Making new friends in new nations has been a part of the Rose family formula almost ever since Murray was born in January 1939 in the steel and munitions center of Birmingham, England. Murray's father had long nurtured a desire to move to America but was obstructed by immigration quotas and currency regulations. Murray's arrival prompted Mr. Rose to head out for Australia as a good interim place to get his family out of war's danger and into the sun. He bought steamer tickets to Sydney and persuaded a friend to cable a fictitious job offer to get the Rose clan through Australian immigration. With less than �50 (then about $200) left of the family fortune, the Roses celebrated Murray's first birthday while wearing life jackets aboard a blacked-out ship in the sub-infested waters of the Atlantic.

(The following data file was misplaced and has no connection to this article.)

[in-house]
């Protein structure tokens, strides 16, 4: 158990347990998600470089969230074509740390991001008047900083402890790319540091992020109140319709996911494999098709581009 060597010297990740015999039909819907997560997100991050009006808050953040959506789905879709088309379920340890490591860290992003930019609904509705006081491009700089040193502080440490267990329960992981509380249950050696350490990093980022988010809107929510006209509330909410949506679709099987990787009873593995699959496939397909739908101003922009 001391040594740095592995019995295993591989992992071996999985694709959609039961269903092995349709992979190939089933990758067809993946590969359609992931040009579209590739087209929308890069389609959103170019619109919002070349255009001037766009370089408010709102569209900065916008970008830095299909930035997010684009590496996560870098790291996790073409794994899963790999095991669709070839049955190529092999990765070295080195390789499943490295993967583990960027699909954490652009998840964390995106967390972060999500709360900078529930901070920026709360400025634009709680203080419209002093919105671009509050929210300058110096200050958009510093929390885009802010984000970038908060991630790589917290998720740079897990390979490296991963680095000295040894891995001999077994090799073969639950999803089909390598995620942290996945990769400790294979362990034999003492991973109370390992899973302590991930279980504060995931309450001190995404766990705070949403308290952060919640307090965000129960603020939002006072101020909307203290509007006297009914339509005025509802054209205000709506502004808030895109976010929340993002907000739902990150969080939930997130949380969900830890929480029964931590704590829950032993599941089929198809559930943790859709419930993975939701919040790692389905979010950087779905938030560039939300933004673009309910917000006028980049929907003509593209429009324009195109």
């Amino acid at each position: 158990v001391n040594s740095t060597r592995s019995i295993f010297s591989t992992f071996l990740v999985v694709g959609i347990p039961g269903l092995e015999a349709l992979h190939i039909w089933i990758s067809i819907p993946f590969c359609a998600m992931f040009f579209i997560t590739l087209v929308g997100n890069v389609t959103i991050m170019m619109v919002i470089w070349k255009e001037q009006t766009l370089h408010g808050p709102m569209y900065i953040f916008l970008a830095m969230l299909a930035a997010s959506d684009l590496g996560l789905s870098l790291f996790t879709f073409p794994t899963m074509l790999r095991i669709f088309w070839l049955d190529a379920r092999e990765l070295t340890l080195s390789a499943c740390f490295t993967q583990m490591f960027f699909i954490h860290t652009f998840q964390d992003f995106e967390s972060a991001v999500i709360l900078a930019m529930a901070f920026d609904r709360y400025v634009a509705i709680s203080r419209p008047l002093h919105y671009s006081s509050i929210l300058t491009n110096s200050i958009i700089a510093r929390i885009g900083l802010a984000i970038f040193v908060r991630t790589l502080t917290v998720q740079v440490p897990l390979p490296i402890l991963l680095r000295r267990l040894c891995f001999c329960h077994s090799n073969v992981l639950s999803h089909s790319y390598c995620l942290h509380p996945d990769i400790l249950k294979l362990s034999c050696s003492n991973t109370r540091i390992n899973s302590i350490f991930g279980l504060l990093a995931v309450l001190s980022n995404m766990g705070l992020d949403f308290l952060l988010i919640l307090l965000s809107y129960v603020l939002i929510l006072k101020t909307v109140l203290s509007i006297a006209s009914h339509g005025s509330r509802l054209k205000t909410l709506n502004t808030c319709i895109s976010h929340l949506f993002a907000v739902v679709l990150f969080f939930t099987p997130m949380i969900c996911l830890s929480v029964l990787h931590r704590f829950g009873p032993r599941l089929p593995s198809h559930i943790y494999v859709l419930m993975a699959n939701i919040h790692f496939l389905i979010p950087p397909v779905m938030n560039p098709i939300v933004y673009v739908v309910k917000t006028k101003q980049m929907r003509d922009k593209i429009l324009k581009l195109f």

Safely settled in Australia, young Murray spent every day of his childhood on the beaches less than 100 yards from the Rose apartment overlooking Sydney harbor. Clad in shorts and T shirt, his flaxen hair contrasting vividly with his tanned body, he was such an eyecatching sight that a picture of him playing in the water and asking, "Will the Japs come here in their big ships, Daddy?" appeared on billboards and in newspapers throughout the nation as part of Australia's defense effort.
But government propagandists were not the only ones to notice Murray. Sam Herford, a brusque, direct bear of a man who taught swimming at a local ocean pool, spotted Murray in the water at the age of 5 and promptly sought out his parents. "We may have a champion on our hands," he told them. "What do you want to do?" "Encourage him," Mr. and Mrs. Rose replied together.